I will draw them with the cords of Adam, with the bands if love. [Osee 11:4] Men allow themselves to be drawn by love; the tokens of affection shown to them are a sort of chain which binds them, and in a manner forces them to love those who love them. For this end the Eternal Word chose to become Man, to draw to Himself by such a pledge of affection (a stronger than which could not possibly be found) the love of men: "God was made man, that God might be more familiarly loved by man." It seems that our Redeemer wished to signify this very thing to a devout Franciscan called Father Francis of St. James, as is related in the Franciscan Diary for the 15th of December. Jesus frequently appeared to him as a lovely infant: but the holy friar longing in his fervor to hold him in his arms, the sweet child always fled away; wherefore the servant of God lovingly complained of these departures. One day the Divine Child again appeared to him; but how? He came with golden chains in His hands, to give him to understand that now he came make him His prisoner, and to be Himself imprisoned by him, nevermore to be separated. Francis, emboldened at this, fastened the chains to the foot of the Infant, and bound Him round his heart; and, in good truth, from that time forward it seemed to him as if he saw the beloved Child in the prison of his heart made a perpetual prisoner. That which Jesus did with this His servant on this occasion, He really has done with all men when He was made Man; He wished with such a prodigy of love to be, as it were, enchained by us, and at the same time to enchain our hearts by obliging them to love Him, according to the prophecy of Osee: I will draw them with the cords of Adam, with the bands if love.

In divers ways, says St. Leo, had God already benefited man; but in no way has He more clearly exhibited the excess of His bounty than in sending him a Redeemer to teach him the way of salvation, and to procure for him the life of grace. "The goodness of God has imparted gifts to the human race in various ways but it surpassed the ordinary bounds of its abundant kindness when, in Christ, mercy itself came down to those who were in sin, truth to those wandering out of the way, and life to those who were dead." St. Thomas asks why the Incarnation of the Word is called the work of the Holy Ghost: And was incarnate by the Holy Ghost. It is certain that all God's works, styled by theologians opera ad extra, or external works, are the works of all the three Divine Persons. And why, therefore, should the Incarnation be attributed solely to the Person of the Holy Ghost? The chief reason which the Angelic Doctor assigns for it is because all the works of Divine love are attributed to the Holy Ghost, Who is the substantial love of the Father and of the Son; and the work of the Incarnation was purely the effect of the surpassing love which God bears to man: "But this proceeded from the very great love of God, that the Son of God should assume flesh to Himself in the womb of the Virgin." And this the prophet would signify when he says, God will come from the south; [Hab. 3:3] that is, observes the Abbot Rupert, "From the great charity of God, he has shone upon us." For this purpose, again writes St. Augustine, the Eternal Word came upon earth, to make known to man how dearly God loved him. And St. Laurence Justinian: "In no instance has He so clearly manifested His amiable charity to men as when God was made man."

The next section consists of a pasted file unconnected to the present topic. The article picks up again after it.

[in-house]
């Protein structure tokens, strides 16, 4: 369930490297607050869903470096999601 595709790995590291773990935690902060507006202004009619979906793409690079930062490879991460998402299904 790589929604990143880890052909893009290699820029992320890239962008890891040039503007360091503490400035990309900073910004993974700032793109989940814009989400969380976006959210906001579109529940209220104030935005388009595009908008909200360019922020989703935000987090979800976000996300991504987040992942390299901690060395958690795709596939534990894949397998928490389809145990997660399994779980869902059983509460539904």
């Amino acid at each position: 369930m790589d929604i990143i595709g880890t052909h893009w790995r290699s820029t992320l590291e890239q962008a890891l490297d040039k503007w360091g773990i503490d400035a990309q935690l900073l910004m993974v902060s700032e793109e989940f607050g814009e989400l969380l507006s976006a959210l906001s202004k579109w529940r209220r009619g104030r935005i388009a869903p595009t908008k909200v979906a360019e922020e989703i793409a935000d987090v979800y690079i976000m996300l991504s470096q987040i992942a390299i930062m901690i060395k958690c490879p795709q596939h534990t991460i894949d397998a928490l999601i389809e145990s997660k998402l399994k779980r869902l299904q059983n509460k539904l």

But what still more evinces the depth of the Divine love towards the human race is, that the Son of God should come in search of him, whilst man was fleeing away from Him. This the Apostle declares in the words, Nowhere doth He take hold of the Angels; but of the seed of Abraham He taketh hold. [Heb. 2:16] On which St. John Chrysostom thus comments: "He says not, He received, but He seized hold of; from the figure of those who are in pursuit of fugitives, that they may effect their capture." Thus God came from Heaven to arrest, as it were, ungrateful man in his flight from Him. It is as if He had said, "O man! behold, it is nothing but the love of thee that has brought me on earth to seek after thee. Why wilt thou flee from Me? Stay with Me, love Me do not avoid Me, for I greatly love thee."